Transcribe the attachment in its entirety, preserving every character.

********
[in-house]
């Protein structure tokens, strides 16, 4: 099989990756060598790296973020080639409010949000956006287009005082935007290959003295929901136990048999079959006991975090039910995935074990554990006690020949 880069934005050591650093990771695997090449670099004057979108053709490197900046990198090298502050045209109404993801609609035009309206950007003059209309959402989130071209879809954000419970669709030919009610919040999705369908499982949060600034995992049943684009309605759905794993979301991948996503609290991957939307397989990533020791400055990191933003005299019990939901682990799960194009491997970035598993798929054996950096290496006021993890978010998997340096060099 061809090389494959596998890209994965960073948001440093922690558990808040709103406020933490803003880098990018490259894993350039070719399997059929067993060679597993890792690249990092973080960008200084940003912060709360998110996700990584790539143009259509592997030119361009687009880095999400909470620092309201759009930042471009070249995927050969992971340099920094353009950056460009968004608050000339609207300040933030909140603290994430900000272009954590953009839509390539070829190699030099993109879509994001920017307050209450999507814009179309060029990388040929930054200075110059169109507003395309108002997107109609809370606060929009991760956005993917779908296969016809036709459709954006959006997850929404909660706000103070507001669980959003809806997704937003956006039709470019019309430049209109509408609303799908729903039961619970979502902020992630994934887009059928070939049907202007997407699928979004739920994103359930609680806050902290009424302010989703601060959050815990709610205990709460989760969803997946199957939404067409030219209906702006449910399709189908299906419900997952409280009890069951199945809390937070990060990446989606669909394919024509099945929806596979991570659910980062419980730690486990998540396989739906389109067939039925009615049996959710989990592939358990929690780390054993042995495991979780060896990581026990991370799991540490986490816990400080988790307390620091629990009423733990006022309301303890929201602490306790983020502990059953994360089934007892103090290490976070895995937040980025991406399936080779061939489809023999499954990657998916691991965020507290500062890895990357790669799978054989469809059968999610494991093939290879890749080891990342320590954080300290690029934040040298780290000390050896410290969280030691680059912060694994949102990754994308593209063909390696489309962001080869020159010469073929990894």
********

[in-house]
């Protein structure tokens, strides 16, 4: 099989990756060598790296973020080639409010949000956006287009005082935007290959003295929901136990048999079959006991975090039910995935074990554990006690020949 880069934005050591650093990771695997090449670099004057979108053709490197900046990198090298502050045209109404993801609609035009309206950007003059209309959402989130071209879809954000419970669709030919009610919040999705369908499982949060600034995992049943684009309605759905794993979301991948996503609290991957939307397989990533020791400055990191933003005299019990939901682990799960194009491997970035598993798929054996950096290496006021993890978010998997340096060099 061809090389494959596998890209994965960073948001440093922690558990808040709103406020933490803003880098990018490259894993350039070719399997059929067993060679597993890792690249990092973080960008200084940003912060709360998110996700990584790539143009259509592997030119361009687009880095999400909470620092309201759009930042471009070249995927050969992971340099920094353009950056460009968004608050000339609207300040933030909140603290994430900000272009954590953009839509390539070829190699030099993109879509994001920017307050209450999507814009179309060029990388040929930054200075110059169109507003395309108002997107109609809370606060929009991760956005993917779908296969016809036709459709954006959006997850929404909660706000103070507001669980959003809806997704937003956006039709470019019309430049209109509408609303799908729903039961619970979502902020992630994934887009059928070939049907202007997407699928979004739920994103359930609680806050902290009424302010989703601060959050815990709610205990709460989760969803997946199957939404067409030219209906702006449910399709189908299906419900997952409280009890069951199945809390937070990060990446989606669909394919024509099945929806596979991570659910980062419980730690486990998540396989739906389109067939039925009615049996959710989990592939358990929690780390054993042995495991979780060896990581026990991370799991540490986490816990400080988790307390620091629990009423733990006022309301303890929201602490306790983020502990059953994360089934007892103090290490976070895995937040980025991406399936080779061939489809023999499954990657998916691991965020507290500062890895990357790669799978054989469809059968999610494991093939290879890749080891990342320590954080300290690029934040040298780290000390050896410290969280030691680059912060694994949102990754994308593209063909390696489309962001080869020159010469073929990894």